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Moon and Saturn
When the Cassini spacecraft arrived at Saturn almost 14 years ago, its first target was Phoebe, a moon that’s millions of miles from Saturn. Cassini’s pictures revealed an object that’s taken a beating over the eons. It’s been hit by so many big space rocks that it’s no longer round — it has an irregular shape because chunks of its surface have been blasted into space.
Phoebe may not have been born with Saturn. Instead, it might have formed in the Kuiper Belt — a vast ring of rocky and icy bodies beyond the realm of the planets. An encounter with another object kicked it out of the Kuiper Belt. It moved toward the Sun, and was captured by Saturn.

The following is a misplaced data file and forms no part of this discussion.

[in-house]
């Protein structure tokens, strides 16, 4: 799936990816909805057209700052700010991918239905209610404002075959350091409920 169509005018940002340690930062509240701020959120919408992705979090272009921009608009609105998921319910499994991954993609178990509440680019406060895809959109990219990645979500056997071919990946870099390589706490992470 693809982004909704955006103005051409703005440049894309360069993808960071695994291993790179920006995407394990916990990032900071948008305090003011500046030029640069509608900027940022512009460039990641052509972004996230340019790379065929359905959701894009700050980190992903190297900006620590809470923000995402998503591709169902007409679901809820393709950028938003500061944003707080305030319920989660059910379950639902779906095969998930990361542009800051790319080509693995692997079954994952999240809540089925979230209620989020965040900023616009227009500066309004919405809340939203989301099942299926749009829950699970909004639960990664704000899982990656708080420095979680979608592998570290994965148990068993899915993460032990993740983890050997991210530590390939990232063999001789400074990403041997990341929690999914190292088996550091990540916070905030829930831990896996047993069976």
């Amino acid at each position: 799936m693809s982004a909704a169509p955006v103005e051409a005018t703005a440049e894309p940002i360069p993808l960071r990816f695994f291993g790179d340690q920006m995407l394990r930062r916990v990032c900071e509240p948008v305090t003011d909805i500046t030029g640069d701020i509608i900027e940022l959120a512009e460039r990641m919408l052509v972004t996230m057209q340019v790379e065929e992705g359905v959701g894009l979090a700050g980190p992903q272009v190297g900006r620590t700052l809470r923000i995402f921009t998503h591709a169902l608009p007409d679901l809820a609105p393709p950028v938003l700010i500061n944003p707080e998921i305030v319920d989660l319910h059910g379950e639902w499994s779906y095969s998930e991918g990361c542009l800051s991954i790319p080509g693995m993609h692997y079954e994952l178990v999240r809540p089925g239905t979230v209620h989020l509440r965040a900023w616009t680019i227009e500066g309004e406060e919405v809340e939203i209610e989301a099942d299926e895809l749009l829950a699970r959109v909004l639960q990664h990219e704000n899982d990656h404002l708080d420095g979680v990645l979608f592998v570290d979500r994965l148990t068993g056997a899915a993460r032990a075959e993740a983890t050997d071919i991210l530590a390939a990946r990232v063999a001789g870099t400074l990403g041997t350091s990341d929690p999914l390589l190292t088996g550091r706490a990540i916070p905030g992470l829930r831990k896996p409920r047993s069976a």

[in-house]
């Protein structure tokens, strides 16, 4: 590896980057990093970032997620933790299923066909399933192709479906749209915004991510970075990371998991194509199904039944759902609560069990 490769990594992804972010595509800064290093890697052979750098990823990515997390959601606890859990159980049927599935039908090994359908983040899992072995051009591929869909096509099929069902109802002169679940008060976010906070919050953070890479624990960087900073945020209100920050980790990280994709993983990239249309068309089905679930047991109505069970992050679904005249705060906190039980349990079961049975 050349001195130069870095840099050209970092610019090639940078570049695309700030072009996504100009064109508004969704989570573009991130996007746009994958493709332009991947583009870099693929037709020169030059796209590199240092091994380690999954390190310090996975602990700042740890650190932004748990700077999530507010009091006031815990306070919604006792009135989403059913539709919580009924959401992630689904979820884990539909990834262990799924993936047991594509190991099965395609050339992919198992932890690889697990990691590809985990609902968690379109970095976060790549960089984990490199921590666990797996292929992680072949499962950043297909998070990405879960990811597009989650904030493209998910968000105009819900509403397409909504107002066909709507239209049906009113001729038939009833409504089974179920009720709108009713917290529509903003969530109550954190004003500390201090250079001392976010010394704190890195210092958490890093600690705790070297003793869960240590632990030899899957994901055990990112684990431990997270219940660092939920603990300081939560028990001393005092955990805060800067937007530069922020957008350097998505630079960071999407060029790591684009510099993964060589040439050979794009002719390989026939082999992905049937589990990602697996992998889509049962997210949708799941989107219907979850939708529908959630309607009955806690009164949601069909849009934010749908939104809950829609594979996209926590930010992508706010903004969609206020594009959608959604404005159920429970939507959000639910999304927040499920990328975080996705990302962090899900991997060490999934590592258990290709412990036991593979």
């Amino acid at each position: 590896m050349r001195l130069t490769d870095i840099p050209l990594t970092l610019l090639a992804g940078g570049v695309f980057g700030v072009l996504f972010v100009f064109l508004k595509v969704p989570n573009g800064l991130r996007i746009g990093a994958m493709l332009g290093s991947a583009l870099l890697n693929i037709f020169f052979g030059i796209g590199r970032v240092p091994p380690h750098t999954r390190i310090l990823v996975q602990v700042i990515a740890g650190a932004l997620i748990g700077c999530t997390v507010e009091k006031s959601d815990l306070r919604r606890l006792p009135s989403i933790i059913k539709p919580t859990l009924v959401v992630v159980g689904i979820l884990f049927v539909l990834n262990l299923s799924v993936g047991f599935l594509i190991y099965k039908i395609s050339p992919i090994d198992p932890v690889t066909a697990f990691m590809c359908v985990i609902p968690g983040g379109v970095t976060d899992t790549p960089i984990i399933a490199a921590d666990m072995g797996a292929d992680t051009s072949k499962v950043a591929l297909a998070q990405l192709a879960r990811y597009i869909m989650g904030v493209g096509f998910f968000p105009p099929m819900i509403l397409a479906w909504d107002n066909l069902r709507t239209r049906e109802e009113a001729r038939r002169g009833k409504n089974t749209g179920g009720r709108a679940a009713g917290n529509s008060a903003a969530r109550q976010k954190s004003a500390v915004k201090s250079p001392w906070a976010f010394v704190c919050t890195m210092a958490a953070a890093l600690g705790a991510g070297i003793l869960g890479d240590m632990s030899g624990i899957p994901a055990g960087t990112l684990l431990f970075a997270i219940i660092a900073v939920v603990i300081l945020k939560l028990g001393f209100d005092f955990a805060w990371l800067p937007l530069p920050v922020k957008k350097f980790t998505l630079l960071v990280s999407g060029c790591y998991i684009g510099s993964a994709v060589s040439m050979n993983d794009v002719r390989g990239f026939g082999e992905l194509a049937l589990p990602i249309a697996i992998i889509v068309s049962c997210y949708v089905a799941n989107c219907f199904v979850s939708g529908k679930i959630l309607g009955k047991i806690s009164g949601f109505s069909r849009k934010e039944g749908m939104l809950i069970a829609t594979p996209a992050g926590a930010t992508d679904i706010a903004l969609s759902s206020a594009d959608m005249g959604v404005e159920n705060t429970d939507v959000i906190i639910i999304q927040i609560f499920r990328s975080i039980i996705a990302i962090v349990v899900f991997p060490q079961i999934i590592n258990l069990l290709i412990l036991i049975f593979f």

Several bits of evidence support this idea. One is its orbit. Phoebe orbits in the opposite direction from Saturn’s major moons, for example, and the orbit it highly tilted — it carries Phoebe almost above Saturn’s poles, instead of around its equator.
Other evidence includes Phoebe’s composition. Phoebe’s density suggests it’s about half rock and half ice — the same composition as a group of objects in the Kuiper Belt. And while most of Saturn’s major moons have bright, icy surfaces, the surface of Phoebe is especially dark — also like the Kuiper Belt objects.
So one of Saturn’s most-distant moons may have originated a lot farther from the ringed planet.
And Saturn is in great view early tomorrow. The giant planet looks like a bright golden star to the right of our Moon at dawn.